I’ve been posting quite a bit lately about women in occult traditions and how gender plays a role in the craft, and throughout the posts I’ve alluded to the idea that fertility is more than just baby-making. Yes, it can include that, but it’s not just that either.
So…what is it? What is fertility all about and why is it so central to the craft?
In traditions which actively involve the earth, the seasons, life, death, and nature in general I’m honestly amazed that it’s not obvious to so many just what fertility is really about and why it’s so important. I blame our modern world and how divorced we are from life and death and from where our food comes from. Especially for those of us who live in urban areas who aren’t in touch with these things around us aside from our occasional visit to a farmer’s market. If people are still stuck on the idea that fertility is just about baby-making, I believe that it’s largely in part because of this. The reality is that fertility is also about crops, agriculture, and nature–the very things which allow all of us to live and everything on this planet to survive and thrive.
I come from a background in Hellenism and am a Greek polytheist, and regularly hear people say things like “We’re not earth-centric! Our focus is on the gods!”, and such sentiments largely ignore how desperately important to the core practices and many holidays were around growing things, the crops, grain, and harvests. Hestia, the goddess who acts as an intermediary between us and the gods as far as offerings were considered was always given due portion both first and last. Crops, grain, food–all of these things were sacred and were a part of regular offerings and sacrifices to the very gods we honor. Sacrifices–a word which comes from the Latin sacer which means “sacred” and facio meaning “to make”–then typically included food. And cattle was indeed food, enough to feed entire families, villages, and cities. It was a reminder that life and death are intertwined and part of the mortal experience, and ultimately what separated (and separates) us from the gods.
For those of us who are vegan, we tend to be even further removed from these things and it is why I’ve chosen to stray from being “purely vegan” in my own practices. All controversy about veganism aside it is very difficult, if not impossible, to have any sort of connection to the dead when you’re rigidly practicing a philosophy that includes removing yourself from death as much as possible. My diet remains vegan and I continue to abstain from purchasing any animal products as readily as I can. But in the occult practices I am a part of that involve working with the dead and with certain chthonic deities and daimons, it is a different story. In those traditions I do not shy away from materials that came from dead animals, and certain deities and spirits get vegetarian but not vegan offerings. I do take care that my materials are ethically sourced, but that’s easily done. All of the gods whom I honor regularly–especially my patron deities–have chthonic connections and ties–even Apollo has chthonic aspects which are frequently overlooked because of his strong associations with agriculture and therefore the sun.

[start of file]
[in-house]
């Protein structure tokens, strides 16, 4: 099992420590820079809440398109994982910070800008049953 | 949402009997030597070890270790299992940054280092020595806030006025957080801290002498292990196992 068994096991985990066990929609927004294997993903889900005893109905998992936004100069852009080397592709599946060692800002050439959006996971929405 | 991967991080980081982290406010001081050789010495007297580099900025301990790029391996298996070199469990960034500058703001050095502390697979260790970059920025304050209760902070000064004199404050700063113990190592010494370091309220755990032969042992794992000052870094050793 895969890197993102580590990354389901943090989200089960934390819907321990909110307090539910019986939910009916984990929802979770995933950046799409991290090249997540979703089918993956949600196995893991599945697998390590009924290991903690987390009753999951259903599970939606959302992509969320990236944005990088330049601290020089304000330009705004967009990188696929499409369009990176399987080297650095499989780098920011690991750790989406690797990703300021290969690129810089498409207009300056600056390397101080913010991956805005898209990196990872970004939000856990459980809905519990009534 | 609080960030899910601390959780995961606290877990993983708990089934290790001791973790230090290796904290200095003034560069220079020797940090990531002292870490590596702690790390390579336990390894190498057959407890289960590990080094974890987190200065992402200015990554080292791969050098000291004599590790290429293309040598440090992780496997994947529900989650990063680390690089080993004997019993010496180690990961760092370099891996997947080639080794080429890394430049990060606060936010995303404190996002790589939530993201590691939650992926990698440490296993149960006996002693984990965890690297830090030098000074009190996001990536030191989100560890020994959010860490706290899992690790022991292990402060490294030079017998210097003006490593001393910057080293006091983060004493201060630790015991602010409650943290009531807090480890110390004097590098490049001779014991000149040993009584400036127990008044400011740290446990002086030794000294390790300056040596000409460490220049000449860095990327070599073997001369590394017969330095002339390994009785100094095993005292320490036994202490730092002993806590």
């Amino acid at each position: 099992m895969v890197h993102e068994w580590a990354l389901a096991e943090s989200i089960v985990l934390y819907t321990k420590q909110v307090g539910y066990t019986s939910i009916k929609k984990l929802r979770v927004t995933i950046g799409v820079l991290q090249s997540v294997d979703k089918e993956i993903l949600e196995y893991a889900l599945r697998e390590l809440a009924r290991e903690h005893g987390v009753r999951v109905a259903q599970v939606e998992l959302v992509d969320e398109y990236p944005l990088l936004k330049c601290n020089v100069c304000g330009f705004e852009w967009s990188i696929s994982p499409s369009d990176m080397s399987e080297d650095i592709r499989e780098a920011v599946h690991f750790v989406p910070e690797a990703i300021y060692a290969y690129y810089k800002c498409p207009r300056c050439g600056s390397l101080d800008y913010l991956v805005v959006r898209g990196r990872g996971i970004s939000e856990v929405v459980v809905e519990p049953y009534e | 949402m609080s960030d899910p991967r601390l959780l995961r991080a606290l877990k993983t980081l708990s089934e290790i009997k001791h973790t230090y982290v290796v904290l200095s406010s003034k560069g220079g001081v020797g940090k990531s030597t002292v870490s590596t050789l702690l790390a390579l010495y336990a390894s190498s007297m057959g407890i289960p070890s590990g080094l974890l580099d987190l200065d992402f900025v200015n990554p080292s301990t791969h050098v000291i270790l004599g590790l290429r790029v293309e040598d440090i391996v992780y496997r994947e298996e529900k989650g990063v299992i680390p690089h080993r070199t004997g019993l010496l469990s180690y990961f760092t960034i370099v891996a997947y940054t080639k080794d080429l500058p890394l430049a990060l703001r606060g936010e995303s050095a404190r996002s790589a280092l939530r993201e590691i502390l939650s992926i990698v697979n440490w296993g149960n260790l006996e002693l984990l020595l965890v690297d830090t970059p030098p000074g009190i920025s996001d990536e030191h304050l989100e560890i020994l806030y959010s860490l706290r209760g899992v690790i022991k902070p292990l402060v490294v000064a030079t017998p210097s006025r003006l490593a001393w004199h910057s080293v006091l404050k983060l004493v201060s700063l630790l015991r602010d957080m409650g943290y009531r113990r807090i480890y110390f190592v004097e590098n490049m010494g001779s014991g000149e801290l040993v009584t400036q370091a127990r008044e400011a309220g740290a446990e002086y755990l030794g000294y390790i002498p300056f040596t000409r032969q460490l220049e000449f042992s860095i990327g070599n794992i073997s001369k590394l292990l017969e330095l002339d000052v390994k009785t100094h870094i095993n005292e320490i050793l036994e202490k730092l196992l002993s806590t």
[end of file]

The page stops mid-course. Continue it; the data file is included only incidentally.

When we examine the festival season as we practice it in regards to the neo-pagan wheel of the year, all of the sabbats are about the cycle of agriculture and honoring of the cycle of life and death as we pass through the seasons. At the time of this article, it is rapidly approaching Lammas. Lammas is a harvest festival to be sure, but much foreshadowing is in that festival of the days to come. The holidays that follow Lammas are all about the upcoming winter season, the death of growing things, and the remembrance that in order to have life, there must also be death. For those of us who are so much more detached from this process in the modern world, being mindful of our own mortality is something of a sacrifice in and of itself. No one regardless of their experiences or beliefs wants to think much of the end of our lives, but it is the great equalizer. It will happen to us all regardless of who and what we are.
Death is a hard, painful thing, but as a witch our powers are deeply rooted in the underworld. The act of making death into a sacred thing may be a difficult one for some to grasp, but for those of us who regularly do ancestor work and honor our dead, we get it. Life is an endless process of sacrificing itself in order to continue living, and we all die that life may continue to exist. And for those of us who do spirit work, we are also aware that in death there is life, too. And the cycle continues.
So when we talk about fertility being an essential part of the craft, this is the fertility I immediately think of. And for those who want to focus on the notion of wombs and baby-making as part of their fertility rites, that’s certainly valid and I won’t dispute that. But the reality of fertility is so much larger than that, and is an essential part of my own craft, my spirituality, and my work.